Republican victories in the Virginia and New Jersey gubernatorial races showcased voter anger with the Democrats’ handling of the economy and underscored their weakness when Barack Obama is not at the top of the ticket.
Democrats were quick to deflect Republican claims the elections were a referendum on the Obama presidency and his policies or that the nation would experience a replay of 1994 next year. They noted Republicans lost the governorships in Virginia and New Jersey in 2001, but Republicans nonetheless increased their congressional majorities during the 2002 midterm elections.
In Virginia, former Attorney General Robert McDonnell defeated his lackluster Democratic rival Creigh Deeds by approximately a 59-41 margin. And in New Jersey, Chris Christie defeated incumbent Democratic Gov. Jon Corzine.
McDonnell did especially well in suburban areas of Virginia that went heavily for Obama, and according to exit polls the Republican won 53 percent of the female vote.
Christie’s victory in New Jersey is especially compelling considering Corzine outspent his Republican rival by nearly a 2-1 margin, and Democrats have an overwhelming voter registration advantage. The Republican won in Bergen County, located outside New York, in an area that likewise voted for Obama last year.
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“It reflects what is going on locally and the situation that voters find themselves in the states. It is not a referendum on Obama,” Democratic strategist Donna Brazile said Tuesday night while appearing on CNN’s "Situation Room" with Wolf Blitzer. “Independents want change, and they are the majority of the electorate.”
Brazile said the party in power typically gets hammered in the polls when the economy is doing poorly and when unemployment is high as it currently is.
“Republicans are more gassed up,” Democratic strategist James Carville said on "Larry King Live."
Carville said Democratic losses could have a negative impact on the president’s legislative agenda because it could make centrist Democrats who are up for re-election during next year’s midterms more reluctant to vote for healthcare reform.
“The Republicans were definitely more jacked up in Virginia, but we have a year to go until the midterm elections,” he said.
Democrats also sought to push aside the loss in Virginia by blaming Deeds for running a lackluster campaign and for pulling away from President Obama. In September, Deeds said he wasn’t “an Obama Democrat.”
Economist and Newsmax contributor Ben Stein told Larry King Deeds inability to attract the same voters who came out in droves for Barack Obama last year shows the president failed to create a movement behind the Democratic Party. Instead,
the loss shows the Democrats have serious issues they need to examine going into the midterm election when Obama will not be on the ballot to attract voters.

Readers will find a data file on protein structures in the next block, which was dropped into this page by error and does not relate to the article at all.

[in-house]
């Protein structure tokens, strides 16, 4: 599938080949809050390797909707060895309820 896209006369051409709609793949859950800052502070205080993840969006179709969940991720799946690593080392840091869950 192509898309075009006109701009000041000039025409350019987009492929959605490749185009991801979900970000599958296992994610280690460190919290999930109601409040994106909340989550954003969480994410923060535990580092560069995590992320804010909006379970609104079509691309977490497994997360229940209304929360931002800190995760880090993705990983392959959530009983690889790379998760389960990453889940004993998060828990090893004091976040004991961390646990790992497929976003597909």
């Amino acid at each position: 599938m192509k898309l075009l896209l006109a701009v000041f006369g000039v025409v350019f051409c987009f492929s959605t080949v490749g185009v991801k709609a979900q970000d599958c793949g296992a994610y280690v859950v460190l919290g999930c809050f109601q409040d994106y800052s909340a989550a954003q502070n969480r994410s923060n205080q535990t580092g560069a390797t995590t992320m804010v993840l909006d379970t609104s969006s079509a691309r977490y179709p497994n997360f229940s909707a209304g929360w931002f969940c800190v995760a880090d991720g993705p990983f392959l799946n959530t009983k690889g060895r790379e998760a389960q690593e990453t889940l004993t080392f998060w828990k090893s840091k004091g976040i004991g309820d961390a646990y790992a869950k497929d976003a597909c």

Independents favored the Republican candidates in both Virginia and New Jersey, which undermined the credibility of Democratic contentions Republicans could not win Independent voters. According to Washington Post exit polls, Independents formed the margin of victory in Virginia with 64 percent of Independent men and 57 percent of Independent women voting for McDonnell.
“Voters are voting against the way the country is going,” CNN contributor David Gergen said.
Maryland Congressman Christopher Van Hollen, who heads the Democratic Congressional Campaign Committee sought to downplay the significance of Republican showings earlier in the evening before the polls closed by pointing to the GOP’s low poll numbers.
“This is not 1994 all over again,” Van Hollen said. “Support for Republicans is the lowest it has ever been, and it is even lower than it was a year ago when Obama won.”
Republican strategist Mary Matalin sought to deflect Democratic efforts to highlight the Republican Party’s low approval numbers by contending the races show a strong preference for conservative policies rather than liberal ones among Independents.
“It’s not just happening in Virginia, but the Democrats have lost Independents,” Matalin said. “Although they don’t identify themselves as Republicans, they are philosophically conservative.”
Matalin said ideology counts far more to Independent voters than party label.
“Independents had a massive shift to the Republicans tonight,” former Bush press secretary Ari Fleisher said.
Fleischer said the GOP’s ability to attract Independents in overwhelming numbers reinforces the Republicans’ status as a big-tent party.
The GOP victories stand as a black mark against Obama and the Democrats, which they will have to grapple with going into the 2010 midterms, especially as they move healthcare and other agenda items.
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